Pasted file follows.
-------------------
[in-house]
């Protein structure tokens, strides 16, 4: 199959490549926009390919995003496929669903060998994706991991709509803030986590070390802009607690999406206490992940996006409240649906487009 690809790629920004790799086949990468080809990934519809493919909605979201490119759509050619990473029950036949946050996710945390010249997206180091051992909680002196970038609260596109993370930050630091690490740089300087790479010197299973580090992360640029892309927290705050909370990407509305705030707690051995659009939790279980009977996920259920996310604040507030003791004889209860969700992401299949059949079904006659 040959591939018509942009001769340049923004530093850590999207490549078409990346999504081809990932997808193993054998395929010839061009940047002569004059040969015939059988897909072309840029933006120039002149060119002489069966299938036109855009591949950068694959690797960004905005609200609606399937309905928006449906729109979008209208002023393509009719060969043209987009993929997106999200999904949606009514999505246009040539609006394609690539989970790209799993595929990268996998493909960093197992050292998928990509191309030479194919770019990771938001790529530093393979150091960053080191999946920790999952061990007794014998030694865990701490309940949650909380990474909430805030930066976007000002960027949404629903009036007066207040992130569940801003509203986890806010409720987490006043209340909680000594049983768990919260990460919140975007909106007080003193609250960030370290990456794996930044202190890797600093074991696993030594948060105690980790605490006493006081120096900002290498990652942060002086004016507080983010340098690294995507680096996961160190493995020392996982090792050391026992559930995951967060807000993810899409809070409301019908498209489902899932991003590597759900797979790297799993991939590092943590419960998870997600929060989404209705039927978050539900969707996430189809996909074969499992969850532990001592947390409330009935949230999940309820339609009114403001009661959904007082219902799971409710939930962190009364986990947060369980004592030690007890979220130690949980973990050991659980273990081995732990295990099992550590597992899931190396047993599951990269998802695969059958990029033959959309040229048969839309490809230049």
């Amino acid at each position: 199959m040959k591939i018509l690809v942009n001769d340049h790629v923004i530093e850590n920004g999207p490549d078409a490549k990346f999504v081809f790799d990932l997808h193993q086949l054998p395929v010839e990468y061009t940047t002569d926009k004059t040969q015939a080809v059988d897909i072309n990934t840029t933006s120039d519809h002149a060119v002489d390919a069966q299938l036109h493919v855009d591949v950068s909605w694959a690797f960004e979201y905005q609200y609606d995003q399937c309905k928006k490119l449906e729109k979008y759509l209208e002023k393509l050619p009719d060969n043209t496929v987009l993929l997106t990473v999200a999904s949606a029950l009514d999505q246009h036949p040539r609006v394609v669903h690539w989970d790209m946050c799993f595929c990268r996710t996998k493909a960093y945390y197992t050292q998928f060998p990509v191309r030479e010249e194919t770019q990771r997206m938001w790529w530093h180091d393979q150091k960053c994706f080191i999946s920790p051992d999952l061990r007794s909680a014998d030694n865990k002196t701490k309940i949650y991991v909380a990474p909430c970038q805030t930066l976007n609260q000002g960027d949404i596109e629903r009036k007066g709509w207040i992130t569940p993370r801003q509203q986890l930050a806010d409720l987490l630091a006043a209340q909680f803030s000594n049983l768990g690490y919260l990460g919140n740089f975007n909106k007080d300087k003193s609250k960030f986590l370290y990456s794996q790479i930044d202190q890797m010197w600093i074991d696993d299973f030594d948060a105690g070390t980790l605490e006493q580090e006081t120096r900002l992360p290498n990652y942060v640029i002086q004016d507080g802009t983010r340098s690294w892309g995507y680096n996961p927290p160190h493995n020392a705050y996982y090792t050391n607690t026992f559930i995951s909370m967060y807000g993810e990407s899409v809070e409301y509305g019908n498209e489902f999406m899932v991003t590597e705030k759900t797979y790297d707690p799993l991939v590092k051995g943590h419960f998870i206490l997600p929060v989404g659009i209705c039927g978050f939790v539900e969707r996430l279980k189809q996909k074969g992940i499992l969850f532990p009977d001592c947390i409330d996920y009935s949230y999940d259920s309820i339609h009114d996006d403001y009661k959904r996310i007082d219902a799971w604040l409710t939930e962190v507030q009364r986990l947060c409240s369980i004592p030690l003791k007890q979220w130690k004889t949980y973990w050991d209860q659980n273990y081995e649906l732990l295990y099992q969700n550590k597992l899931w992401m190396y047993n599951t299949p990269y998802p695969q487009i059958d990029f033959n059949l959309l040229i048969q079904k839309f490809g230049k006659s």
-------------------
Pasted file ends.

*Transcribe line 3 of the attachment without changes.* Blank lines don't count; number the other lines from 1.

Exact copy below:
């Amino acid at each position: 199959m040959k591939i018509l690809v942009n001769d340049h790629v923004i530093e850590n920004g999207p490549d078409a490549k990346f999504v081809f790799d990932l997808h193993q086949l054998p395929v010839e990468y061009t940047t002569d926009k004059t040969q015939a080809v059988d897909i072309n990934t840029t933006s120039d519809h002149a060119v002489d390919a069966q299938l036109h493919v855009d591949v950068s909605w694959a690797f960004e979201y905005q609200y609606d995003q399937c309905k928006k490119l449906e729109k979008y759509l209208e002023k393509l050619p009719d060969n043209t496929v987009l993929l997106t990473v999200a999904s949606a029950l009514d999505q246009h036949p040539r609006v394609v669903h690539w989970d790209m946050c799993f595929c990268r996710t996998k493909a960093y945390y197992t050292q998928f060998p990509v191309r030479e010249e194919t770019q990771r997206m938001w790529w530093h180091d393979q150091k960053c994706f080191i999946s920790p051992d999952l061990r007794s909680a014998d030694n865990k002196t701490k309940i949650y991991v909380a990474p909430c970038q805030t930066l976007n609260q000002g960027d949404i596109e629903r009036k007066g709509w207040i992130t569940p993370r801003q509203q986890l930050a806010d409720l987490l630091a006043a209340q909680f803030s000594n049983l768990g690490y919260l990460g919140n740089f975007n909106k007080d300087k003193s609250k960030f986590l370290y990456s794996q790479i930044d202190q890797m010197w600093i074991d696993d299973f030594d948060a105690g070390t980790l605490e006493q580090e006081t120096r900002l992360p290498n990652y942060v640029i002086q004016d507080g802009t983010r340098s690294w892309g995507y680096n996961p927290p160190h493995n020392a705050y996982y090792t050391n607690t026992f559930i995951s909370m967060y807000g993810e990407s899409v809070e409301y509305g019908n498209e489902f999406m899932v991003t590597e705030k759900t797979y790297d707690p799993l991939v590092k051995g943590h419960f998870i206490l997600p929060v989404g659009i209705c039927g978050f939790v539900e969707r996430l279980k189809q996909k074969g992940i499992l969850f532990p009977d001592c947390i409330d996920y009935s949230y999940d259920s309820i339609h009114d996006d403001y009661k959904r996310i007082d219902a799971w604040l409710t939930e962190v507030q009364r986990l947060c409240s369980i004592p030690l003791k007890q979220w130690k004889t949980y973990w050991d209860q659980n273990y081995e649906l732990l295990y099992q969700n550590k597992l899931w992401m190396y047993n599951t299949p990269y998802p695969q487009i059958d990029f033959n059949l959309l040229i048969q079904k839309f490809g230049k006659s």